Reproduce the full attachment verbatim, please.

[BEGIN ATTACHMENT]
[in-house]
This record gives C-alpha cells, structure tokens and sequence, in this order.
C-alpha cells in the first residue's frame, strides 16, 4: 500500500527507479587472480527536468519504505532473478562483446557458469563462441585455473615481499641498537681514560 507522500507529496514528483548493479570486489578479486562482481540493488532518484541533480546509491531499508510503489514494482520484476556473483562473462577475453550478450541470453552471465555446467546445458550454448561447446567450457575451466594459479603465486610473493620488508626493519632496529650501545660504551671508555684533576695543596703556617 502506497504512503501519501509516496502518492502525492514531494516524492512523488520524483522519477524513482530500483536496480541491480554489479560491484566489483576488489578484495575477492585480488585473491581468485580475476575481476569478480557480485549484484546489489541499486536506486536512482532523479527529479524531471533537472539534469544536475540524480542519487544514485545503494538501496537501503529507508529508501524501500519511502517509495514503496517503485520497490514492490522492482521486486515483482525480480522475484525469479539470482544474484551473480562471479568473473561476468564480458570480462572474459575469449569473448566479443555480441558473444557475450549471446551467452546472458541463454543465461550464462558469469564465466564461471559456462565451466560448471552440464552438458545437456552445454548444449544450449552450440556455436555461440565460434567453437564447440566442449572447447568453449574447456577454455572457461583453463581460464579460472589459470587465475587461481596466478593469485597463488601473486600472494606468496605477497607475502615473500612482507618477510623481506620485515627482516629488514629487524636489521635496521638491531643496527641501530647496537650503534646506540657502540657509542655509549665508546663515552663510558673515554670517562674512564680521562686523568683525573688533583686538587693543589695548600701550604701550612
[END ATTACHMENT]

[in-house]
This record gives C-alpha cells, structure tokens and sequence, in this order.
C-alpha cells in the first residue's frame, strides 16, 4: 500500500527507479587472480527536468519504505532473478562483446557458469563462441585455473615481499641498537681514560 507522500507529496514528483548493479570486489578479486562482481540493488532518484541533480546509491531499508510503489514494482520484476556473483562473462577475453550478450541470453552471465555446467546445458550454448561447446567450457575451466594459479603465486610473493620488508626493519632496529650501545660504551671508555684533576695543596703556617 502506497504512503501519501509516496502518492502525492514531494516524492512523488520524483522519477524513482530500483536496480541491480554489479560491484566489483576488489578484495575477492585480488585473491581468485580475476575481476569478480557480485549484484546489489541499486536506486536512482532523479527529479524531471533537472539534469544536475540524480542519487544514485545503494538501496537501503529507508529508501524501500519511502517509495514503496517503485520497490514492490522492482521486486515483482525480480522475484525469479539470482544474484551473480562471479568473473561476468564480458570480462572474459575469449569473448566479443555480441558473444557475450549471446551467452546472458541463454543465461550464462558469469564465466564461471559456462565451466560448471552440464552438458545437456552445454548444449544450449552450440556455436555461440565460434567453437564447440566442449572447447568453449574447456577454455572457461583453463581460464579460472589459470587465475587461481596466478593469485597463488601473486600472494606468496605477497607475502615473500612482507618477510623481506620485515627482516629488514629487524636489521635496521638491531643496527641501530647496537650503534646506540657502540657509542655509549665508546663515552663510558673515554670517562674512564680521562686523568683525573688533583686538587693543589695548600701550604701550612